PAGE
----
Ontario's poverty reduction bill set to become law, recognizes importance of non-profits

Bill 152 – Ontario’s Poverty Reduction Act – goes for a final vote in the provincial legislature on May 6 (Wednesday). Poverty minister Deb Matthews, during the third reading debate, noted the value of the amendment proposed by the Wellesley Institute that stresses the importance of the third sector in the poverty elimination plan. Minister Matthews told the legislature: “We heard about the importance of the non-profit, charitable and voluntary sector organizations to poverty reduction. All members of this House know how significant the non-profit, charitable and voluntary organizations are in strengthening communities and making a positive contribution to the economy. We listened and we acted by passing an amendment that provided this important recognition.”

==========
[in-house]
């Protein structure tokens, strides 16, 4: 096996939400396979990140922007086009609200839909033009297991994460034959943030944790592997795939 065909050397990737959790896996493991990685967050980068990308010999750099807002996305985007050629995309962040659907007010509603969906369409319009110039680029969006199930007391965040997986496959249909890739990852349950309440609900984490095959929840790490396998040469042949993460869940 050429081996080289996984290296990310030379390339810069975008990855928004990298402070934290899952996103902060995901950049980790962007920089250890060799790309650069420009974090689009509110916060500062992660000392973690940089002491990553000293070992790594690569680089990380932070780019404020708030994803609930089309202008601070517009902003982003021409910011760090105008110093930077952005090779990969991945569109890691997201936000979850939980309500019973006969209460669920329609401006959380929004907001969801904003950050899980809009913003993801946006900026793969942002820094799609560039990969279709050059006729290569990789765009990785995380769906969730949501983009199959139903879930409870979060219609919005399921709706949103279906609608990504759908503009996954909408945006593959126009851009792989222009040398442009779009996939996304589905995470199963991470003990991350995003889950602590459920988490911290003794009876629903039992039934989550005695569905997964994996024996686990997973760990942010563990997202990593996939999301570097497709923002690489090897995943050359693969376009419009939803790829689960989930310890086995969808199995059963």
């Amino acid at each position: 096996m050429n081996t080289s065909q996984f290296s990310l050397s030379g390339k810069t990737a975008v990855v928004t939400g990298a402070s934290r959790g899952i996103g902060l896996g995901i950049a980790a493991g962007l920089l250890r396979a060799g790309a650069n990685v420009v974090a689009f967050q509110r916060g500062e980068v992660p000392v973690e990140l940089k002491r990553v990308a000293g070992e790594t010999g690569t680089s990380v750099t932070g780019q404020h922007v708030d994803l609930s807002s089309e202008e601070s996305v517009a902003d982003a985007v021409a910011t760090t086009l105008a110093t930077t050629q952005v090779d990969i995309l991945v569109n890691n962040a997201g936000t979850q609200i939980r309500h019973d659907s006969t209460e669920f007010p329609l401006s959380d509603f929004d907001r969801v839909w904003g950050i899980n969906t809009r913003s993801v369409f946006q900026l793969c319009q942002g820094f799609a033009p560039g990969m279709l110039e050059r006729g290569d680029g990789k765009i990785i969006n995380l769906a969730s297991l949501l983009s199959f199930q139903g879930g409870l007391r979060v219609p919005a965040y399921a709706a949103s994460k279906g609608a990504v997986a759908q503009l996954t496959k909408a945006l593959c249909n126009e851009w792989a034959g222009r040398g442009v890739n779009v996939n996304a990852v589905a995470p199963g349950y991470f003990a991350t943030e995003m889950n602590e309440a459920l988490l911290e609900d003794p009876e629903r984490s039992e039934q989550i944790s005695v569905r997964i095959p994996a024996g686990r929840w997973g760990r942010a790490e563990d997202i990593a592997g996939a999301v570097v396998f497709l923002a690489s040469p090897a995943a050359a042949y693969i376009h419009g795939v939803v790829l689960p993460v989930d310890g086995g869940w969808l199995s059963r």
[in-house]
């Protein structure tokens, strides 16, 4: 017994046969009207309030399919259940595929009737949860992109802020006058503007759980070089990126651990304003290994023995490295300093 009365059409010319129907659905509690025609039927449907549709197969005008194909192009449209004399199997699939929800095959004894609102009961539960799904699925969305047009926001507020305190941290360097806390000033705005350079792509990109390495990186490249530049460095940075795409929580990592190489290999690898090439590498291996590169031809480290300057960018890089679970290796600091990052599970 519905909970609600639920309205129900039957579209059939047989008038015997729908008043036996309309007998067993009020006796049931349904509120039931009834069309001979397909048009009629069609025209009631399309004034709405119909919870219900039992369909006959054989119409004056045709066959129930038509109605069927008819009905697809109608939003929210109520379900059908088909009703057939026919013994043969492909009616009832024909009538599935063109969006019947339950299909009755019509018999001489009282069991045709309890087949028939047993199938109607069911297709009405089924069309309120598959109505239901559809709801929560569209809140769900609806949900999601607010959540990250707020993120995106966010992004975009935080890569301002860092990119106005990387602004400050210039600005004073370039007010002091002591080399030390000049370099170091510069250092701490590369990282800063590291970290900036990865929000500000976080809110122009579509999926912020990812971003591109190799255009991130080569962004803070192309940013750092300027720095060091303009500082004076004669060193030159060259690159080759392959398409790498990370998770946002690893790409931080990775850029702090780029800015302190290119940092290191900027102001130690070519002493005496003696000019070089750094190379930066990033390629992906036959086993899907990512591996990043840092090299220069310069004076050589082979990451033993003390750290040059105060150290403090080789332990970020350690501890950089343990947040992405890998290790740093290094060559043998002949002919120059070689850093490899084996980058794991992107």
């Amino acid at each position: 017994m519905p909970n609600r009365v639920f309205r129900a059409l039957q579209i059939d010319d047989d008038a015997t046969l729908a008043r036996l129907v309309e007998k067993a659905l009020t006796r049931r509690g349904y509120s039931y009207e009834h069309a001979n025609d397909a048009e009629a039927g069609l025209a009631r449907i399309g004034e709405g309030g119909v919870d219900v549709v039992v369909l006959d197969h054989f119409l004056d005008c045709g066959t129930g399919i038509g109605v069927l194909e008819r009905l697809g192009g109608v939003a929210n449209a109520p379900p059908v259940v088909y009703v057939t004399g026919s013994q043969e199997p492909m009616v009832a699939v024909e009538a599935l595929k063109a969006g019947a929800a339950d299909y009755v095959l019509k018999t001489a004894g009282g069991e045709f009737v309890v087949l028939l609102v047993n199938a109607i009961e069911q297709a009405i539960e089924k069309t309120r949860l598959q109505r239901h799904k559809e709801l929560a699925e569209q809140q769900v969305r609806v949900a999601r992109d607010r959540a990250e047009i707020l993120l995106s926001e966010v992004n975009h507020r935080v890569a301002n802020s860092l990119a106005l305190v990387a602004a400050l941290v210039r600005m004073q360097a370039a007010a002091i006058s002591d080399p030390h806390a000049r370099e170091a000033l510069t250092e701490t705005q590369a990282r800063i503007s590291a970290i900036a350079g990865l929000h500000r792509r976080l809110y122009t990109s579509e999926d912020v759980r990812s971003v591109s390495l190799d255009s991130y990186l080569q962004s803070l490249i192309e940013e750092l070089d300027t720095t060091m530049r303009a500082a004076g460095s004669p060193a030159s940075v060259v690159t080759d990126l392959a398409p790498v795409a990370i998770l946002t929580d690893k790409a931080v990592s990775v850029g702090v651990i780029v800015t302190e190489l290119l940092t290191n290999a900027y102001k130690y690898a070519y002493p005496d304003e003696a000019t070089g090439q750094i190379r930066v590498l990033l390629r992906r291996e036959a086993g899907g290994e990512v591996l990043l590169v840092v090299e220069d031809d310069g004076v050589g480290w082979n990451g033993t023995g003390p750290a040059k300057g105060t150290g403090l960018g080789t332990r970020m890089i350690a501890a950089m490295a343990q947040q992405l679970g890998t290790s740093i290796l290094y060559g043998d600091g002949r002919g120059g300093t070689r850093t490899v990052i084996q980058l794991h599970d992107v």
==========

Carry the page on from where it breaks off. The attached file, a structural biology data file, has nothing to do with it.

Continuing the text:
The new law isn’t perfect. Parkdale-High Park MPP Cheri DiNovo noted that “to really eradicate poverty, what we need is action on housing. We need dramatic action on housing, where we’ve seen very, very little. We certainly need dramatic action on the health file. In Europe, where dental care is assumed in many countries until age 18, bad teeth are a sign of poverty, and bad teeth don’t get you the job”.

Beaches-East York MPP Michael Prue, whose commitment to eradicating poverty was praised by Minister Matthews, challenged the Ontario government to expand its poverty focus from children to all Ontarians. He called on the government to set out “a vision of a poverty-free Ontario [and] to build a strong, long-term commitment to eradicating poverty in our province.”

Bill 152 commits the government to take important steps towards reducing poverty, especially among children. It’s a critically important piece of legislation and an excellent start. Much more work is needed to be done.